Friday, July 21, 2006

You know what the scariest thing is? To not know your place in this world.

M. Night Shyamalan is an interesting cat. He's got an ego the size of his beloved Philadelphia the manifestation of which in interviews is grating. At the same time he's definitely somebody that's blessed with real talent- just not as an auteur, which is the role he's been assigned by Hollywood up to the release of "The Lady in the Water" today. Judging by the bad reviews of that film his role is about to change and that's a good thing as I see it.

The "Sixth Sense" was a great film the experience of which was somewhat lessened for me by a marketing campaign that promised a twist. When you go into a film expecting a twist it's usually not that hard to spot it fairly early on. The convention of film with the need to condense a story into 90 odd minutes makes the task springing a surprise ending on an audience practically impossible.

"Unbreakable" was also a solid movie and the only one of Shymalan's films I'd like to see a sequel to. It was about as realistic a depiction of what it would be like to have comic-book super powers as we're ever going to see. It wasn't a perfect film and there are moments that fortold Shymalan's weaknesses (an extended, pointless cameo by himself for one) but it was still better than most of the dreck that came out that year.

It was his next film "Signs" where things really began to run off the tracks. Pointless moralizing and amateur theology do not make a solid backbone for a film thematically. Forcing that theme down audiences' throats is usually not a good idea. Crowbarring that same theme into a film at the expense of HUGE plot holes is simply unforgivable. There are genuinely creepy moments in the film and great performances by Mel Gibson and Joaquin Phoenix but none of that makes up for the film's overbearing conceit.

The thing is that every time I give up on the Shymalan the filmaker and tell myself he's a hack I remember that seen from "Unbreakable" that sends shivers up my spine just thinking about it. We're watching a flashback of the character "Mr. Glass" who is afflicted with a disease making his bones so brittle they break at the simplest the simplest contact. In the flashback the young Mr. Glass is waiting in line for a roller-coaster holding two enormous teddy bears. He gets onto the ride and positions the bears to each side to cushion himself during the ride then realizes the back of the seat is hard plastic so me moves a bear behind himself. Then he sees the metal bar...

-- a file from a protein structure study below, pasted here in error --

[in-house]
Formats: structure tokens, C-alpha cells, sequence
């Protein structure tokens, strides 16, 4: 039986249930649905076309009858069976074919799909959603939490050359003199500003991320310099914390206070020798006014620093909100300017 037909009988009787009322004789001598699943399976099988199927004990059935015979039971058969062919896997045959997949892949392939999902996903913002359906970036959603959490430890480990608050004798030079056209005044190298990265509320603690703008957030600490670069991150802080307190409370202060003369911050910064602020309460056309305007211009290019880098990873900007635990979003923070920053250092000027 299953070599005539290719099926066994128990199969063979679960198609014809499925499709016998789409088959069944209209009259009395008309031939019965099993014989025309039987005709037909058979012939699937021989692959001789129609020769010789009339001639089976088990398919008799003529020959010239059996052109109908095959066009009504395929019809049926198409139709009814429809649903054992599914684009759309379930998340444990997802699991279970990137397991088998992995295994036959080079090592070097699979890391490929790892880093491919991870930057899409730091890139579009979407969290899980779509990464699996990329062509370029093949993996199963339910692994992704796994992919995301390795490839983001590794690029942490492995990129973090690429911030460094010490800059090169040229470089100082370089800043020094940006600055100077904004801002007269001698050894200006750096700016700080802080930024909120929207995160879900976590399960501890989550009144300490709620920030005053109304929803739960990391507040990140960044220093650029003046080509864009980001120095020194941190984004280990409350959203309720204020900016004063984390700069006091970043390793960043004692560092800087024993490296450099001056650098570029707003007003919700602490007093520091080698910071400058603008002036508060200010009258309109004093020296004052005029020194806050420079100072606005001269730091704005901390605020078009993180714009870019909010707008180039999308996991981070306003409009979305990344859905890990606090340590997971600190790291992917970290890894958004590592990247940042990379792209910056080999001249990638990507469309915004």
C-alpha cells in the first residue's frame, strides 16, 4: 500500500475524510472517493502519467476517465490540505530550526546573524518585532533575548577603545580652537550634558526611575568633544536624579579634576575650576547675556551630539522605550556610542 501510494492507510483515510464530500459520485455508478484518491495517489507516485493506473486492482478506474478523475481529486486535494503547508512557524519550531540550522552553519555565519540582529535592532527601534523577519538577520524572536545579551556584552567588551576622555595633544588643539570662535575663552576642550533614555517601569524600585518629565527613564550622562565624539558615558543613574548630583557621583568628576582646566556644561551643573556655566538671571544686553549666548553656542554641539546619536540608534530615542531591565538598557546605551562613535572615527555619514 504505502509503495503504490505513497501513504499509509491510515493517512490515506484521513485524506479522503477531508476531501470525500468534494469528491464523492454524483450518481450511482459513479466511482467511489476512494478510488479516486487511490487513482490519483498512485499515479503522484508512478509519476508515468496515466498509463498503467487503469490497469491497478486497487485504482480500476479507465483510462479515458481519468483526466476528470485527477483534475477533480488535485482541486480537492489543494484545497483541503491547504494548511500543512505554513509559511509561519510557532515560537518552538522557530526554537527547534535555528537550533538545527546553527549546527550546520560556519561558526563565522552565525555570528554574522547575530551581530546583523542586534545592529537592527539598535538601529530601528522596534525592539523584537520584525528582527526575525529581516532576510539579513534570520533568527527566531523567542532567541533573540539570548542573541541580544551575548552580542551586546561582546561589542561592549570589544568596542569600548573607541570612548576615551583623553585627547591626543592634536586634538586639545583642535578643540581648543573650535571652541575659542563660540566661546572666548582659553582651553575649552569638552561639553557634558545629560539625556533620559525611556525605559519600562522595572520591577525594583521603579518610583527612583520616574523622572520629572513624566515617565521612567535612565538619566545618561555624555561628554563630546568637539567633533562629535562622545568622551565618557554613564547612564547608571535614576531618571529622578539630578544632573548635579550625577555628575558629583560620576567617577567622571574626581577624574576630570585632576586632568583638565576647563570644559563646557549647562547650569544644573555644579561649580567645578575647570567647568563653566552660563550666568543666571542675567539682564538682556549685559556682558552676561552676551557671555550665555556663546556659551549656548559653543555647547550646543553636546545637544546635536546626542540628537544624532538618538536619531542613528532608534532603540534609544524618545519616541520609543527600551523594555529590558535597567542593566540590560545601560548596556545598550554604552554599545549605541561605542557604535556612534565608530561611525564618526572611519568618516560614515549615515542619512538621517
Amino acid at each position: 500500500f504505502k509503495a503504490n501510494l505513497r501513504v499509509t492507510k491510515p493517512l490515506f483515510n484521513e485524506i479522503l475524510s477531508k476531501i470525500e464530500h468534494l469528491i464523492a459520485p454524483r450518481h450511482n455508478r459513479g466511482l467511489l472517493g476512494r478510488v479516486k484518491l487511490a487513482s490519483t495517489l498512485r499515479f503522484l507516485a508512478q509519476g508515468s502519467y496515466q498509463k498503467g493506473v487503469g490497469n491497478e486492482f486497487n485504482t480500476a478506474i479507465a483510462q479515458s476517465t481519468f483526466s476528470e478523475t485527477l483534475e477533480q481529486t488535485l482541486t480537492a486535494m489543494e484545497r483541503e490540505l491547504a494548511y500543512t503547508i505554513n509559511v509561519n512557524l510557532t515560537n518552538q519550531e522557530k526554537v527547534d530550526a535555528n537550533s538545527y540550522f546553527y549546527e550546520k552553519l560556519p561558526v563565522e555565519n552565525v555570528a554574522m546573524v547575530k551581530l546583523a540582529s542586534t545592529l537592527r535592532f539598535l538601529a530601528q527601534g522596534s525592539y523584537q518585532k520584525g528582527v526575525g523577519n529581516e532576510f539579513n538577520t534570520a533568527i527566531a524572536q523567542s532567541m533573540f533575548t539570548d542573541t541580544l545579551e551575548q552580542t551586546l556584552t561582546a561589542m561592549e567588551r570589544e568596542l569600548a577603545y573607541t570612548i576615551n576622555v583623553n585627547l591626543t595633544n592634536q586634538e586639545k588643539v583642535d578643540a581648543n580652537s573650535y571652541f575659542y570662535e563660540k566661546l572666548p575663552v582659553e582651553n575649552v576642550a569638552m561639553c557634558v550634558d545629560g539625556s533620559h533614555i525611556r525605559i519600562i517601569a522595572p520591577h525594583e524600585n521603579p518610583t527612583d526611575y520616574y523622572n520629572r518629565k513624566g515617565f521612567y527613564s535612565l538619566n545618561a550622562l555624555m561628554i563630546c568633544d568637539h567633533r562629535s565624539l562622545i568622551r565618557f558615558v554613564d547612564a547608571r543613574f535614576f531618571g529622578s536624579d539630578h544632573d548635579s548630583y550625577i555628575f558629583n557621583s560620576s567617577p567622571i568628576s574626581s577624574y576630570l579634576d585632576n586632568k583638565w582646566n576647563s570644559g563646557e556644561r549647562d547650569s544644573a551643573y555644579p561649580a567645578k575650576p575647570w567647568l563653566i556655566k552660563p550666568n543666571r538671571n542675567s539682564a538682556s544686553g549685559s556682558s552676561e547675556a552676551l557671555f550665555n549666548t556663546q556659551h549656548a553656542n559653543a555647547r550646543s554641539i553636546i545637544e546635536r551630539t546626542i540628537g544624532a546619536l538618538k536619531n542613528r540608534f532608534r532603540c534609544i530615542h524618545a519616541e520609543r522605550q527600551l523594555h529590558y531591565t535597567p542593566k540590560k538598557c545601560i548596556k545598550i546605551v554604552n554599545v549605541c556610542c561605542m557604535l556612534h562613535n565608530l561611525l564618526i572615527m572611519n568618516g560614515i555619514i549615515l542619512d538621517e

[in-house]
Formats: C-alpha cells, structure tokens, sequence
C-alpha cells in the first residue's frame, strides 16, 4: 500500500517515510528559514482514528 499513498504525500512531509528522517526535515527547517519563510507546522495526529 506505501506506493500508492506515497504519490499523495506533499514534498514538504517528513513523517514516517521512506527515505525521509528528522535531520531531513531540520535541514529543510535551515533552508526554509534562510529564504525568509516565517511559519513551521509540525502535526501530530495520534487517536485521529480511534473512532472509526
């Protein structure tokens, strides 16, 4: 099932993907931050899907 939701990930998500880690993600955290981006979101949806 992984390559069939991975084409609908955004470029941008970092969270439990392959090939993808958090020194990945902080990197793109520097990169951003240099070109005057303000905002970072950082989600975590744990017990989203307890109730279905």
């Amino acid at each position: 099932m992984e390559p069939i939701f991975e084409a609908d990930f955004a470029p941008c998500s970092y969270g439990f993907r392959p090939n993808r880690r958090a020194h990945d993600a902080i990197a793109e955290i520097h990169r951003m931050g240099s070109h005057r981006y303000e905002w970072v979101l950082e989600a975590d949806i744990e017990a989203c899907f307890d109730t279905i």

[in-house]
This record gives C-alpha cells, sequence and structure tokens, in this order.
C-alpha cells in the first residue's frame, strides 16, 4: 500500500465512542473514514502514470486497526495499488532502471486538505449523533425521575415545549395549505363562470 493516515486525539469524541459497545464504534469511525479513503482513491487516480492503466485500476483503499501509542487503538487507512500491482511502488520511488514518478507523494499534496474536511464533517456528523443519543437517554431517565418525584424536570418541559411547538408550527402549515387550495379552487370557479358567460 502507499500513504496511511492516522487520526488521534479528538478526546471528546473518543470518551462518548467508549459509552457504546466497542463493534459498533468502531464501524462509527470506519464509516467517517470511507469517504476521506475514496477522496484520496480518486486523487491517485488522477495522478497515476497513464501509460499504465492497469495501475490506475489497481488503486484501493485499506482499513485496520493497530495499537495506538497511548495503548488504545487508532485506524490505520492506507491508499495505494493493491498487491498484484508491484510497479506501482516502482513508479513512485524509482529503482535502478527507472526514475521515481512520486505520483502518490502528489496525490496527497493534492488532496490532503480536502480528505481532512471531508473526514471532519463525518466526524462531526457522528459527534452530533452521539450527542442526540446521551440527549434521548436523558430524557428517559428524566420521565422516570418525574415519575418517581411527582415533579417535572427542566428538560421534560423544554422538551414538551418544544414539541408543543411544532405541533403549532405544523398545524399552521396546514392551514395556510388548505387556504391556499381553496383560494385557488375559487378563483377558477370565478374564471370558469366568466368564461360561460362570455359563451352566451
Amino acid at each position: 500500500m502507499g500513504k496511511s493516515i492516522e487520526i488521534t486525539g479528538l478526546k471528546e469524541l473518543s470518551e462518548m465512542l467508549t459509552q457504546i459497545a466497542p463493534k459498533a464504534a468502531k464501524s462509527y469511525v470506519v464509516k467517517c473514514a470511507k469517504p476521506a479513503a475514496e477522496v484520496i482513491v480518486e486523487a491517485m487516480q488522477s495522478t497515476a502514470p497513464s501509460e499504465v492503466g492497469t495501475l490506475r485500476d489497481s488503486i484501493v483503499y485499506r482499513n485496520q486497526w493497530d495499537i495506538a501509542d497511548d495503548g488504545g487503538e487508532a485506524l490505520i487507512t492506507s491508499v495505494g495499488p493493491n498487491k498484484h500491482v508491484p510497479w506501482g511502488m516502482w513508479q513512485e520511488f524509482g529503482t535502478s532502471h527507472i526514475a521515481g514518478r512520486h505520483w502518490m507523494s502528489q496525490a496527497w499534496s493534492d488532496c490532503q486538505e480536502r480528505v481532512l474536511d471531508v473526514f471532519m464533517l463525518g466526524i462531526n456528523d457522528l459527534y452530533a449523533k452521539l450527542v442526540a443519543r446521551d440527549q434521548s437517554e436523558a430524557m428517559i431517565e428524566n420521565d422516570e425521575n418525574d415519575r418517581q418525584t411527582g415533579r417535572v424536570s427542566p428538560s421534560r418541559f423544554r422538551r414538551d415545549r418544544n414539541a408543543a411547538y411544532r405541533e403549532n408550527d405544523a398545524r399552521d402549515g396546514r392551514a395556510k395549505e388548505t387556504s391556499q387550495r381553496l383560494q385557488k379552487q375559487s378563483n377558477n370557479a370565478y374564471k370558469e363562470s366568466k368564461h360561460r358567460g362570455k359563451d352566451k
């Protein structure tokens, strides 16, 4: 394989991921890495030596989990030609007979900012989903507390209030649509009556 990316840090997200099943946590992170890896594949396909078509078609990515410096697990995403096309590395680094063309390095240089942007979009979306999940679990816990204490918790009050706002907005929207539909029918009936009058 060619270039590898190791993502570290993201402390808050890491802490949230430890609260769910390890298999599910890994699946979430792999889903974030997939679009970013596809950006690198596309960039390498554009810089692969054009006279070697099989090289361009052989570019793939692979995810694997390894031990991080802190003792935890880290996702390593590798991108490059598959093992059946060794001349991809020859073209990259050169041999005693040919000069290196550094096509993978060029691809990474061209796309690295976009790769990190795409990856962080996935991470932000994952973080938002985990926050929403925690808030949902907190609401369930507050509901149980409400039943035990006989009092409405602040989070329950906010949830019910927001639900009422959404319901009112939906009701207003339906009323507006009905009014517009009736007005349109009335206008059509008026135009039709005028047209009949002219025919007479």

This was done masterfully with an excellent sense of how to set up a scene and how to make an audience squirm. It wasn't the work of a hack. It was the work of a great DIRECTOR.

Which is why when I read reviews of his new film that begin, as the Seattle Post Intelligencer's did "M. Night Shyamalan's fairly disastrous new chiller..." it's a little bittersweet for me. I'm happy that it looks like Shymalan may have his first, real flop on his hands. Perhaps now he'll be forced to concentrate on what he's really talented at: directing. Directing something someone else has written.


Anonymous said...

But I have little patience for some one who is so overcome by hubris. I read a great article in a film magazine (I'll look it up later) about how he met with Disney execs and they didn't like the script (after he had given them 3 hits). He ended up going elsewhere. One of the main points of contention was that he had a bigger part in this film than any previous film. GET OFF THE FREAKING SCREEN, NIGHT! Please, learn from Tarantino's mistakes. I'll probably go see it - but I don't have high hopes.

Dean Wormer said...

Yeah, I read that about the Disney meeting. I've read another take on that recently which said it was about more than the cameo. They simply hated the movie he'd written and really didn't have any constructive criticism as to how to make it better.

I HATE his cameos by the way. I usually enjoy cameos by directors but only when they're of the "where's waldo" variety that Hitchcock and Jackson utilize.

And I won't be seeing the LIW, in fact I hope it fails. I think Night would be a vastly better artist were he forced to collaborate and a huge flop will make that happen.

Don Snabulus said...

What can you say about a guy who has his own logo and Intel-like splash sound? I find that irritating all by itself.

Signs was funny in its preachiness. The previews for Lady in the Water should have made we want to see the film, but they made me NOT want to see it. It is interesting that you post about MNS because I was lampooning him to my wife the other day (mainly about his logo/jingle though), then I get on the Net and dang it all if the Dean isn't talking about the same dude.